It appears to me that most investors are often on the lookout for winners. But, that may be the wrong focus, especially for newer investors. Here’s economist Erik Falkenstein explaining:
“In expert tennis, 80% of the points are won, while in amateur tennis, 80% are lost. The same is true for wrestling, chess, and investing: Beginners should focus on avoiding mistakes, experts on making great moves.”
In keeping with the spirit of Falkenstein’s thinking, here are seven big blunders for investors to avoid.
1. Not realising how common volatility is
2. Mixing investing with economics
3. Anchoring on past stock prices
4. Assuming that blue chip stocks are safe
5. Think a stock is cheap based on superficial valuation metrics
If you were transported back in time to 10 March 2009 (the day Singapore’s stock market reached a bottom during the Great Financial Crisis of 2007-09) and saw Global Yellow Pages Limited (SGX: AWS) and Pacific Andes Resources Development Ltd (SGX: P11), you’d likely think that both shares were incredible bargains.
|Company||Price-to-book ratio: 10 Mar 2009|
|Global Yellow Pages||0.20|
|Pacific Andes Resouces||0.27|
Source: S&P Capital
As the table above shows, both companies had stunningly low price-to-book (PB) ratios on that date. But unfortunately, even as stocks in Singapore have rebounded strongly in general since then, both Global Yellow Pages and Pacific Andes have seen their shares basically collapse.
|Company||Stock Price change: 10 Mar 2009 to 4 Feb 2016|
|Global Yellow Pages||-92%|
|Pacific Andes Resouces||-85%|
Source: S&P Capital IQ (Pacific Andes has been suspended from trading since November 2015)
The reason why both companies had been such big losers should be clear when we look at their corporate performance. From 10 March 2009 to today, Global Yellow Pages had seen its profit shrink from S$0.976 per share to a loss of S$0.309; over the same period, Pacific Andes Resources’ profit had slipped from S$0.069 to S$0.013. Both stocks have turned in horrible business results.
Superficial valuation metrics can’t really tell us if a stock’s a bargain or not. Ultimately, it’s the business which matters.
6. Not investing due to fears that a big crash is just around the corner
My colleague Morgan Housel wrote recently (emphasis mine):
“The whole wisdom of black swans is that people underestimate their impact. But overestimating can be just as dangerous.
Accurately diagnosing a rare disease might not be an accomplishment if you made 100 dangerous false-positive diagnoses before it. And accurately predicting a financial crisis isn’t an accomplishment if you spent your whole career before it falsely predicting doom.
Even at the bottom of the Great Depression, stocks fell back to where they were in 1924, five years before the peak (adjusted for dividends and inflation). So anyone predicting doom five years too early would have been better off just living through the market crash of the 1930s rather than avoiding it.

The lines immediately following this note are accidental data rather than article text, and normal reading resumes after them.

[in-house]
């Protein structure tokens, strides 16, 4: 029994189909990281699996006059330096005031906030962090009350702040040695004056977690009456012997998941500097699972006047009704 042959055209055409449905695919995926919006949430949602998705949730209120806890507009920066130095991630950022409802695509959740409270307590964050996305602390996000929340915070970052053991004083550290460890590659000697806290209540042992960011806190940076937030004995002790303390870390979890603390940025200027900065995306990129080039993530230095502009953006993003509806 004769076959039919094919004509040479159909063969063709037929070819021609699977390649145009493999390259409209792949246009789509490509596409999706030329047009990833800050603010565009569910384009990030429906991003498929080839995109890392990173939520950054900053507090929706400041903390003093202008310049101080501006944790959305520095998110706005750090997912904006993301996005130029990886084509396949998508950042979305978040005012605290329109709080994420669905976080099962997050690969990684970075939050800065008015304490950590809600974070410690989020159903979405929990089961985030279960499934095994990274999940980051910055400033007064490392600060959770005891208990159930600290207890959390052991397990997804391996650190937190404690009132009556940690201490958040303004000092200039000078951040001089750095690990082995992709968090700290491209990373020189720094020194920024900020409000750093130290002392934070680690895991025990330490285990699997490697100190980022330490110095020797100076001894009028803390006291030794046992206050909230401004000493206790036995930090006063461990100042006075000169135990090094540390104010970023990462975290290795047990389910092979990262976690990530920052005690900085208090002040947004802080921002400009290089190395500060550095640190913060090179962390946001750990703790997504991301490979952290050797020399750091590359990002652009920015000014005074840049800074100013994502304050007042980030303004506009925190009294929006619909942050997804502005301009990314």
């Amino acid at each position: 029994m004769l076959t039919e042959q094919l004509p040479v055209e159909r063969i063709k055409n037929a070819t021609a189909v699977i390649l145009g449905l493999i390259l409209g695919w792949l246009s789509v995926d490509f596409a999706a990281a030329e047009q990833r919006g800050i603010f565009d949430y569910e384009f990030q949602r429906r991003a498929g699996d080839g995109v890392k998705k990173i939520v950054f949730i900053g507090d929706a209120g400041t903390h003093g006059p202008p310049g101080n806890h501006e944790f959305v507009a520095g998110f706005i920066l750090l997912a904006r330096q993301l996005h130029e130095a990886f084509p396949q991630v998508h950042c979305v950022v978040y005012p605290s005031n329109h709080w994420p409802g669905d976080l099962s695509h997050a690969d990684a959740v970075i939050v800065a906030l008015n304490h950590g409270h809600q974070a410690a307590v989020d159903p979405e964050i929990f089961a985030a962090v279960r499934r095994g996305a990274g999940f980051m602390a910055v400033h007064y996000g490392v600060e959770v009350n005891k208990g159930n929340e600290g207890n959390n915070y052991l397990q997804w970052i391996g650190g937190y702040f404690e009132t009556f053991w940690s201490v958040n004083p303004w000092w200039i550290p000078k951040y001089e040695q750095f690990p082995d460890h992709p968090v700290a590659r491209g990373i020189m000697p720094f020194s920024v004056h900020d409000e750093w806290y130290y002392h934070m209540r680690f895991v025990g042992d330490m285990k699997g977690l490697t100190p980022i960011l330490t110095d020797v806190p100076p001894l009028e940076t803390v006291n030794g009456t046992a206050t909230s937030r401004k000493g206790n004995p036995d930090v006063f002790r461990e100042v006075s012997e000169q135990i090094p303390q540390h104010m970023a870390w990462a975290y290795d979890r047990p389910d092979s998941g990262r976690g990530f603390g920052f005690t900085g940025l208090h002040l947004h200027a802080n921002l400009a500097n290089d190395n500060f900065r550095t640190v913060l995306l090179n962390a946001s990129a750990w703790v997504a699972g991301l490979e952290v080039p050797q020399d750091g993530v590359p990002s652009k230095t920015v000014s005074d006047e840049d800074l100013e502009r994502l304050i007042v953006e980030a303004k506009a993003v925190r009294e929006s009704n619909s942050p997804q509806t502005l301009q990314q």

As the saying goes, more money has been lost preparing for bear markets than in actual bear markets.”
The italicized portion of the quote from Morgan is really worth highlighting. At the start of 2006, shares of Vicom Limited (SGX: V01) and Dairy Farm International Holdings Ltd (SGX: D01) were trading at S$0.93 and S$3.62 apiece. As a reminder, 2006 was less than two years before the Great Financial Crisis started rearing its ugly head.
But guess where Vicom and Dairy Farm were trading at their lowest points during the financial crisis? The answer: S$1.40 for Vicom and S$3.92 for Dairy Farm. That’s right – during the pits of the crisis, both companies had share prices that were higher than just a few short years before.
7. Following big investors blindly
It may be a mistake to copy the moves of famous investors blindly. Just ask Morgan. Nearly nine years ago – during the Great Financial Crisis – Morgan had made his “worst investment” ever. Back then, Morgan saw that one of his favourite investors had started investing in a mortgage lender.
Without digging further into the company, Morgan simply followed in. Unfortunately, the company went bust, Morgan lost his investment and the big-name investor… earned a decent return. What?! How? Here’s Morgan explaining:
“As part of his investment, the guru I followed also controlled a large portion of the company’s debt and and preferred stock, purchased at special terms that effectively gave him control over its assets when it went out of business. The company’s stock also made up one-fifth the weighting in his portfolio as it did in mine. I lost everything. He made a decent investment.”
We may never be able to know what a famous investor’s true motives are for making any particular investment. And for that reason, it may pay to never follow anyone blindly into the stock market.
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The information provided is for general information purposes only and is not intended to be personalised investment or financial advice. Motley Fool Singapore writer Chong Ser Jing owns shares in Vicom and Dairy Farm International Holdings.